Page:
Review of “Trial 4”: the saga of a scapegoat


John J. Mulligan, who haunts the documentary series “Trial 4,” was described at the time of his execution-style murder in 1993 as a still working detective, who had more arrests than most of the Boston forces and, therefore, a corresponding number of enemies. If there had been a list of the 10 officers most likely to be killed, a colleague is quoted here as saying Mulligan would have been at the top of the list. No one remembers him, perhaps predictably, as a traditional cop. In fact, “there was a feeling his past had caught up with him,” recalls a reporter who covered the sensational murder.

Trial 4

Wednesday, Netflix

How Sean Ellis came to spend “21 years, seven months and 29 days” in prison before securing a fourth trial in the Mulligan case is told by “Trial 4” over eight episodes, which even the most rabid fans of real crime and case law indignation could be considered excessive. It’s not. The series, as is, can barely contain the story, which radiates with the narrative, political, and existential reach of a Don DeLillo novel about worlds of poverty, privilege, police corruption, witness tampering, ‘Forensic Self-Preservation and the Whims of Chance: At the time of the murder, Mr Ellis, a 19-year-old with no criminal record and a speech impediment severe enough to make’ Studda ‘his nickname, was purchasing diapers for him. his girlfriend’s baby at the Walgreens where Mulligan was shot. , five times in the face. While everything indicated the murder was a success, Mr. Ellis fit the profile of the “usual suspects” (the title of Episode 2), especially in the wake of the outrage and manhunt that follows. inevitably the murder of a policeman.

To its credit, “Trial 4” only goes where it can rightfully go: The implication that Mulligan’s murder was an assassination is dropped, as law enforcement abandoned it, even though three investigators Principal on the case were then charged with long-term professional misconduct. (which led to Mr Ellis’ favorable decision on the bench in 2015). It also reveals some flaws in the logistical fabric of the defense and prosecution business. The only motive for the murder was the theft of Mulligan’s gun, said former Detective William C. Dwyer, one of the few Boston law enforcement personnel nervous enough to be interviewed by director Remy Burkel. . On the night of the murder, Mr. Ellis was with Terry Patterson, who both parties believed was the trigger. But how would anyone have known that Mulligan was a cop, unless he slept in his car in front of a Boston Walgreens at 3 a.m. marked as a cop? The animation, in which director Burkel provides re-enactments of essential scenes (archival footage is often remarkable for as far as it exists), shows Mulligan in civilian clothes, so I, for one, found that confusing. And as far as “Trial 4” is about systemic racism, it does not explore the effect that the race of the Boston District Attorney and the judge in the case – both of whom were black – might have had on their motivation apparently. political and decidedly anti-Ellis decisions.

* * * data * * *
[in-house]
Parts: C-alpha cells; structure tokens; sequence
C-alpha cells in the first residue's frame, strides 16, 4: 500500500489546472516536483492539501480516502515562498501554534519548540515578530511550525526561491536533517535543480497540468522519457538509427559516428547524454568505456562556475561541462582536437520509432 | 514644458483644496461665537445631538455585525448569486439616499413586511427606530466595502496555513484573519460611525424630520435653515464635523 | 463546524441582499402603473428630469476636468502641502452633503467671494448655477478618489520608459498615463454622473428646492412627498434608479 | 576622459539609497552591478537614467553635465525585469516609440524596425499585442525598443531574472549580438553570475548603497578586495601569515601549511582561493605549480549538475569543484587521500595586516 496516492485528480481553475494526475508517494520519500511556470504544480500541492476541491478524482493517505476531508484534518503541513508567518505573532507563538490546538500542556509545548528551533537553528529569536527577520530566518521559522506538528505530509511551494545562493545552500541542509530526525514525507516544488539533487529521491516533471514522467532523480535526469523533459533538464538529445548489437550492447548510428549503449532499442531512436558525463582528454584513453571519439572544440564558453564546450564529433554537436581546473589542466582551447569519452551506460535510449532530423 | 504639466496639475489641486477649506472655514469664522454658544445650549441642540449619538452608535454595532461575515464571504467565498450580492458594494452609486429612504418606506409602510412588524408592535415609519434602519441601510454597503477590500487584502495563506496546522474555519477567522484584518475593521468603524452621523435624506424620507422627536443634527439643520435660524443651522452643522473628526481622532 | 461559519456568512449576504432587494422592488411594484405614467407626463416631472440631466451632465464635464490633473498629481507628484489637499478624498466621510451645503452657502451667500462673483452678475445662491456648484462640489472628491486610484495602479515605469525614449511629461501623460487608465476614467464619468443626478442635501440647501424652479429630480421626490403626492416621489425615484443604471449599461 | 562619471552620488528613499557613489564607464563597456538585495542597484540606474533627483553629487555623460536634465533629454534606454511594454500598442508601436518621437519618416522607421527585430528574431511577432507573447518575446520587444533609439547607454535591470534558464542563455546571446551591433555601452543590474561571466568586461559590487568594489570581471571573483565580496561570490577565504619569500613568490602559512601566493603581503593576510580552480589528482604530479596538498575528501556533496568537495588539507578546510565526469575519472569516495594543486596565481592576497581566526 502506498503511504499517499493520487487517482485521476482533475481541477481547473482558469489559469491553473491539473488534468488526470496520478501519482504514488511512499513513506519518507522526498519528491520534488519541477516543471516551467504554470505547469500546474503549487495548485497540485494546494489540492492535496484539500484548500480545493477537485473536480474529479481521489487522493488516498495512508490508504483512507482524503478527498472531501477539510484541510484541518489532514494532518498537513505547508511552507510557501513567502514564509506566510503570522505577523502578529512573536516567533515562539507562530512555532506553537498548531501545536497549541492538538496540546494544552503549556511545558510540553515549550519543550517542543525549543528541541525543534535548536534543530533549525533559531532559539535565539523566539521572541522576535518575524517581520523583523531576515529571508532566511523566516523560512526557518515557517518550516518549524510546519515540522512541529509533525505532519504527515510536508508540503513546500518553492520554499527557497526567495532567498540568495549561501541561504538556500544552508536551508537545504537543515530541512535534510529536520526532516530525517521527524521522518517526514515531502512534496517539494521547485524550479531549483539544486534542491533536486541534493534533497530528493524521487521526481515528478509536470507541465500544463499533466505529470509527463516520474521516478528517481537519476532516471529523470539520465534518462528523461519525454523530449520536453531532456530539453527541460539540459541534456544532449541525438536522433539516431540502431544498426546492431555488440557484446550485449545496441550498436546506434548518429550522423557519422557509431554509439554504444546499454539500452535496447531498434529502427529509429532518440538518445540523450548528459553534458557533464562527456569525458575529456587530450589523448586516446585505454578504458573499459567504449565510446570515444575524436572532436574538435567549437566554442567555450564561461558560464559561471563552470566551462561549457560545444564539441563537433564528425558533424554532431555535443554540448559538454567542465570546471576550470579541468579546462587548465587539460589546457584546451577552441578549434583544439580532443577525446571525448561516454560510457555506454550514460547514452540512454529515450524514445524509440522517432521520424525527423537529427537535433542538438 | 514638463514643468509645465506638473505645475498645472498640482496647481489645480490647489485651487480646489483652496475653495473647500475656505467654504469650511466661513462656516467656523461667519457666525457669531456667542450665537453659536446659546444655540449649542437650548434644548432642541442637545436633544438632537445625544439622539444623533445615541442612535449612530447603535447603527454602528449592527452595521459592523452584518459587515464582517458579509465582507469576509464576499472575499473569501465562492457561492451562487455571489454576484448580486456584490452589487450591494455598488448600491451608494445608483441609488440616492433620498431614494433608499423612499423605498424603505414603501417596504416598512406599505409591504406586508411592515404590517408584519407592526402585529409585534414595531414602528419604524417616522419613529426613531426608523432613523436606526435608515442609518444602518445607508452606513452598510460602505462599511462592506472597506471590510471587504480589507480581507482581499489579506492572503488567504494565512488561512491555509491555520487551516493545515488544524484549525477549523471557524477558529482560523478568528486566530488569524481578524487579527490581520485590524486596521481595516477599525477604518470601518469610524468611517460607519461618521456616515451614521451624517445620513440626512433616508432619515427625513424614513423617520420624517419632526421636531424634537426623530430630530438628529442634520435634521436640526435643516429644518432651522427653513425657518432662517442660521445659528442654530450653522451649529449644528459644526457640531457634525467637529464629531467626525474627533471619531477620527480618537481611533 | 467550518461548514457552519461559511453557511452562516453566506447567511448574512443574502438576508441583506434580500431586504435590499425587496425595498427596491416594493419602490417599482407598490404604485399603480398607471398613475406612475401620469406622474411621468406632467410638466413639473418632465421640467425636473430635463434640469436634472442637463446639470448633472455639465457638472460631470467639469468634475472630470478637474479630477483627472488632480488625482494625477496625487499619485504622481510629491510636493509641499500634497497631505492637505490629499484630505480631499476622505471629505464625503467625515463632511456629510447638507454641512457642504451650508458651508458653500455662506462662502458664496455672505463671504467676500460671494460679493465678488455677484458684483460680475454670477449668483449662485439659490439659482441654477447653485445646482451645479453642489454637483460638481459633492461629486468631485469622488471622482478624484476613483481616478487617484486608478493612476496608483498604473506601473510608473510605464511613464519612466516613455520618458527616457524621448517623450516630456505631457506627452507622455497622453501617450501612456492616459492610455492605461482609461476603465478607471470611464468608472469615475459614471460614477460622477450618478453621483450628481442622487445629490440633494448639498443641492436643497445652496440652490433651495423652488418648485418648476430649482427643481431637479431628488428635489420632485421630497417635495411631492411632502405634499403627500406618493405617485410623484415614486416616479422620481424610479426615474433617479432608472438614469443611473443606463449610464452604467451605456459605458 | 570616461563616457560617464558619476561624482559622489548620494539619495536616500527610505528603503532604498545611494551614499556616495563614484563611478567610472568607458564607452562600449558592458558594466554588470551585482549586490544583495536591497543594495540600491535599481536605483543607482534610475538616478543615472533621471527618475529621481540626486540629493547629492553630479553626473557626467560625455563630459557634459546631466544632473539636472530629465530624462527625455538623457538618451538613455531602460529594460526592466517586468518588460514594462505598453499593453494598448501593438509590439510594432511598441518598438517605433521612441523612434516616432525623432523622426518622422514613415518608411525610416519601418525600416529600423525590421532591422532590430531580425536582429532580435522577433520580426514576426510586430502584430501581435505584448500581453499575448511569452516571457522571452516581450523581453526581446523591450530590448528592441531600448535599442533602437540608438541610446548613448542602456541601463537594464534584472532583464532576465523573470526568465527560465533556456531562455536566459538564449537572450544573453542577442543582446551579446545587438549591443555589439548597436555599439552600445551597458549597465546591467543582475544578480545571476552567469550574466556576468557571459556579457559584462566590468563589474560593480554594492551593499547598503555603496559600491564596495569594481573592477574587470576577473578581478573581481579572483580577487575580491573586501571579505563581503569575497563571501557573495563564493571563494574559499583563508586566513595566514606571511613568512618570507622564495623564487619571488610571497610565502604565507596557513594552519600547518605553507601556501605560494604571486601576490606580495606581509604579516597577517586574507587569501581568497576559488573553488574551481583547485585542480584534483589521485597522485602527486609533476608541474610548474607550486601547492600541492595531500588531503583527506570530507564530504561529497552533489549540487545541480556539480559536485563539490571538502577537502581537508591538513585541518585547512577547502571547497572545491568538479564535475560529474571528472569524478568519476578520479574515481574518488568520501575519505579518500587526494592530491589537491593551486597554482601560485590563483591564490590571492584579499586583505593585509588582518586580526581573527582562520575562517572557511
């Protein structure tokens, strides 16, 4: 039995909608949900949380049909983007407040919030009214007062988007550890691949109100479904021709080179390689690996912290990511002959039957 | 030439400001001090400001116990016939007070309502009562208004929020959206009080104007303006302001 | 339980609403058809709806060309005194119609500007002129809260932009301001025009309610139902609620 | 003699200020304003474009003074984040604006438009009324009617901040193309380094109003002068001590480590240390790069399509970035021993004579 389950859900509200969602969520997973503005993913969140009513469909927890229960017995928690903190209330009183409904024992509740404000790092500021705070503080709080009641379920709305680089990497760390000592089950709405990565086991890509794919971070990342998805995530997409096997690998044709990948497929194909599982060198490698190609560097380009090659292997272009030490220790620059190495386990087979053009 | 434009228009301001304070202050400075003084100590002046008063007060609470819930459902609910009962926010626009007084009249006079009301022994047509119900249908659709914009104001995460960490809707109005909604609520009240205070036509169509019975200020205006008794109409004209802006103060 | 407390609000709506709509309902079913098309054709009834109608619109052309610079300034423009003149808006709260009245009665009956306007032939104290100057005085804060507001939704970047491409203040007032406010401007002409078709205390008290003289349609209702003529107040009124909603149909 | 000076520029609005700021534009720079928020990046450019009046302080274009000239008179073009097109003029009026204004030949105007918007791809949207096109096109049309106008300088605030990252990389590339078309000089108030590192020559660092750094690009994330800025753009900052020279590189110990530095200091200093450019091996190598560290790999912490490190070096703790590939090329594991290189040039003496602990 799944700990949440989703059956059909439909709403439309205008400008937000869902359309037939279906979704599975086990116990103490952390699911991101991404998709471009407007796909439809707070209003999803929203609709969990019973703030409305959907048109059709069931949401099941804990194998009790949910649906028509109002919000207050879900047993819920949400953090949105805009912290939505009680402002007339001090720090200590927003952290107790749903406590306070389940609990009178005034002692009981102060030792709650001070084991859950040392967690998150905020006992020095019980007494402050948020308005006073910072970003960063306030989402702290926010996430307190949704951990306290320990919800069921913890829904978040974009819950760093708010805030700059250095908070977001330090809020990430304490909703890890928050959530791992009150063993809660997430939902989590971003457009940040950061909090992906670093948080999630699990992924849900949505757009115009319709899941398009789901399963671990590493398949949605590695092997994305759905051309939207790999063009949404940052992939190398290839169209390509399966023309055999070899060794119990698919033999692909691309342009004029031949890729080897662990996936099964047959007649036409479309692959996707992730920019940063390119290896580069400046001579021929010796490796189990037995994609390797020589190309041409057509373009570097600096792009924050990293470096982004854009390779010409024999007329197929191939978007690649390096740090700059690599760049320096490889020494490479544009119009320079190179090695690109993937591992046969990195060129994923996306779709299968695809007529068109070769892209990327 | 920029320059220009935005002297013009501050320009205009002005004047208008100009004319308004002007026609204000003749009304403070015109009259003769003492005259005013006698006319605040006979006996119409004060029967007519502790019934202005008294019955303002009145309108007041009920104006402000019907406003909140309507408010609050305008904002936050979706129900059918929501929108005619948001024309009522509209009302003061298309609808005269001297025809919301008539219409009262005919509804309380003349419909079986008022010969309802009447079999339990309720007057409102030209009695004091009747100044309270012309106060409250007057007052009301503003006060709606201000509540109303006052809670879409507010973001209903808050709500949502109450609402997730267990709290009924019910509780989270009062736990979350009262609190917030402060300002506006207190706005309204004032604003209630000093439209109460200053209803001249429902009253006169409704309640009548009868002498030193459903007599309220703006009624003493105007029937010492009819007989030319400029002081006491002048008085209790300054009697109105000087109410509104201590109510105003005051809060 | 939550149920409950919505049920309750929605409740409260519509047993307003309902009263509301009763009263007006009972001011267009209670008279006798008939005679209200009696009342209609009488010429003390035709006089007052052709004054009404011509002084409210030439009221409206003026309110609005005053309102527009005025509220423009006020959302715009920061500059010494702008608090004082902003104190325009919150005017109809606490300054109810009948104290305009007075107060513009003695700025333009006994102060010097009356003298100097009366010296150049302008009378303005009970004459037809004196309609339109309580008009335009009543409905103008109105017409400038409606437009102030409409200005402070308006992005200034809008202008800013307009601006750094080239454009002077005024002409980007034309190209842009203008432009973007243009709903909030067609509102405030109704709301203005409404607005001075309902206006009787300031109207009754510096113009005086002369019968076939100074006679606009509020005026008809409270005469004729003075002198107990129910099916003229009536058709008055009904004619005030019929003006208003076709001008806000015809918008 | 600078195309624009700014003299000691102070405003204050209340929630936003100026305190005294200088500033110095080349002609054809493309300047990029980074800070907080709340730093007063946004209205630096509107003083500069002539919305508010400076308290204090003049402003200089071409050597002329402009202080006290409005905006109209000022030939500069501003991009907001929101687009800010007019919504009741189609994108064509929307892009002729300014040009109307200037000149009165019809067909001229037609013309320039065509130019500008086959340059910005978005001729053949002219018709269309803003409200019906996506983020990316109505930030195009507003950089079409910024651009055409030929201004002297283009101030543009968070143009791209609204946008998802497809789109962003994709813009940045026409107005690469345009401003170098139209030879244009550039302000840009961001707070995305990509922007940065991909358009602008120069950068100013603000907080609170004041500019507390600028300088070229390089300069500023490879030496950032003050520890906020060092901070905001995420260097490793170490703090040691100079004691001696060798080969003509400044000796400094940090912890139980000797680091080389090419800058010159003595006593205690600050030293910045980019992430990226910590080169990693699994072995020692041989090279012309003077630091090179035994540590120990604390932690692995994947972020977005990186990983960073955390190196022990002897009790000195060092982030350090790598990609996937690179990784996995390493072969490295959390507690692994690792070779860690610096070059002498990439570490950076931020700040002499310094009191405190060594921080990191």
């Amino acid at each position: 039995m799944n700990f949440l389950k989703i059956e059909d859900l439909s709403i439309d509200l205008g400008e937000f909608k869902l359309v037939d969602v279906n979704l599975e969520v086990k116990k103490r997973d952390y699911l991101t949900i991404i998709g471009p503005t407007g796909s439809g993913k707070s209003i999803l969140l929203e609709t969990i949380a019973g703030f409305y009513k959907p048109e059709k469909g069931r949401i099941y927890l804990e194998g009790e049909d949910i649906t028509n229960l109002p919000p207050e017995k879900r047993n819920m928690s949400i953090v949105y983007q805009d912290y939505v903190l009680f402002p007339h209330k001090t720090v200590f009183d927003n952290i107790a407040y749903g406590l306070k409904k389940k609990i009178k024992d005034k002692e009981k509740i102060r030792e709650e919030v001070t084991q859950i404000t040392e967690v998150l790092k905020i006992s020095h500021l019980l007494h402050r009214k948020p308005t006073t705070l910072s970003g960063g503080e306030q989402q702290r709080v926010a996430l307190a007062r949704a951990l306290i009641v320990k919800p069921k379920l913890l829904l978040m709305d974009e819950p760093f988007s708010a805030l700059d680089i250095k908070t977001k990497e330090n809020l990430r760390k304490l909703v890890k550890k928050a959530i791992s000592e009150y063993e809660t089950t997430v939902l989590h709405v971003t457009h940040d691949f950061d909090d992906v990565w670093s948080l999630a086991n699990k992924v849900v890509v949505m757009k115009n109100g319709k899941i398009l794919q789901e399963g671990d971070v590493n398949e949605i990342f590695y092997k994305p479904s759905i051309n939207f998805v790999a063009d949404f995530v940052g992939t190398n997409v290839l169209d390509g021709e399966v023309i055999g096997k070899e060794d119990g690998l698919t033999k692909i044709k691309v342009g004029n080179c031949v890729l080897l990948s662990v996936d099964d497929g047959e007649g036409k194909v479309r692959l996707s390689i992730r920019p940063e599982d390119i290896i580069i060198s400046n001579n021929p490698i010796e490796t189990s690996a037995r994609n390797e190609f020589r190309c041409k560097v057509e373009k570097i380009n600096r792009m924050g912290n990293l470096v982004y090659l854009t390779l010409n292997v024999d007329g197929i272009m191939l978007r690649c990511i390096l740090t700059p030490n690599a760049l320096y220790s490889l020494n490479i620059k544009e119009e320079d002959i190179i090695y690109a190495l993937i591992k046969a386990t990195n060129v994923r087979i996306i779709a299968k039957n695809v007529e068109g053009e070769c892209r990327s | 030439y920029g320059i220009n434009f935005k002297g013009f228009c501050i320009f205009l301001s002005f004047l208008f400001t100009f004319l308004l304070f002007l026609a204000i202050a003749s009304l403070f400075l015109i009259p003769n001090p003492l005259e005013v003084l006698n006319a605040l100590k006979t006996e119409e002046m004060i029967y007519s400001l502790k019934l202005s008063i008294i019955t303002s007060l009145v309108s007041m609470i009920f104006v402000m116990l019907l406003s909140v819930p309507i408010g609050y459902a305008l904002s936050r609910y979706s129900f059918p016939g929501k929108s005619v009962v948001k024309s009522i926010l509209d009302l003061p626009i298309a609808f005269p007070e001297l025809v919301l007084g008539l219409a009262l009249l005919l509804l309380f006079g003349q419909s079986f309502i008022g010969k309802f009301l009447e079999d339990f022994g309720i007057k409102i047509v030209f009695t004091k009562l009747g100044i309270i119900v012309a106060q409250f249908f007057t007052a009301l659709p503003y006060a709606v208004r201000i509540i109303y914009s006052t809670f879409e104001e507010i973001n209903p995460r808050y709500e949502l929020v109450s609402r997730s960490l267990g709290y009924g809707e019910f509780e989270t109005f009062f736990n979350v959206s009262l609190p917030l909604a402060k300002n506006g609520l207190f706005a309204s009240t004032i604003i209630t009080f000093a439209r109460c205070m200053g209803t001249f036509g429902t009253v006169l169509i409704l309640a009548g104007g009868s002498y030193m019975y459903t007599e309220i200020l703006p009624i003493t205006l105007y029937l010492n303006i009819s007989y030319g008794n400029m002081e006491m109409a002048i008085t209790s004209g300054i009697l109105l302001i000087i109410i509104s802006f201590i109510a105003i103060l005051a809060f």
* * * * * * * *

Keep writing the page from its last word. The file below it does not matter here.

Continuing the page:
Elsewhere, “Trial 4” takes tangential lefts and rights which are not directly en route to the case at hand, but which light up the Boston atmosphere in the early 90s. It also has formidable and articulate witnesses, including jury members from several Ellis trials (the first two were trial overturns, the third a conviction) and reporters such as Toni Locy, a Boston Globe reporter who remembers thinking at the time of D’s arrest. ‘Ellis. , “‘Oh my God, here we go… are we doing another Carol Stuart?” Stuart was murdered in 1989 by her husband, Charles, who at the time made an infamous 911 call claiming a black man shot his wife in their car. The detour that “Trial 4” takes in the Stuart case is enlightening for the race and the Boston police. In Mulligan’s murder, the principal detectives were Walter Robinson and Kenneth Acerra, who, as later established, had a habit of leading colored suspects, although they usually have criminal backgrounds, not Sean. Ellis or Jose de la Rosa, a former Dominican baseball player arrested by Robinson and Acerra in another case and whose story, told at some length in “Trial 4”, was part of a Spotlight talk (l Globe investigative team at the center of the 2015 Oscar-winning film about sexual abuse and the clergy).

Newspaper clipping showing John Mulligan, Terry Patterson and Sean Ellis


Casey S. Joseph

Mr. Burkel manages to make sense of it all. A literal “timeline” that appears on the screen from time to time, filled with dates and a description of the events about to be described, is of great help. Ellis’ colorful lawyer Rosemary Scapicchio, various members of the Ellis family and too few members of the criminal justice community. There’s a list of uncooperative witnesses at the end of every episode, and that says a lot. So does the credits appearance of executive producer Jean-Xavier de Lestrade, whose own directorial efforts have included the Oscar-winning “Murder on a Sunday Morning” and the richly structured multi-year series “The Staircase”. , both of which touched on gnarly subjects. business and miscarriages of justice. Fans of either job will find a lot to love about the legal mazes and behavioral complexities of “Trial 4”.

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Appeared in the print edition of November 11, 2020 as “Trial 4: Saga Of a Scapegoat”.

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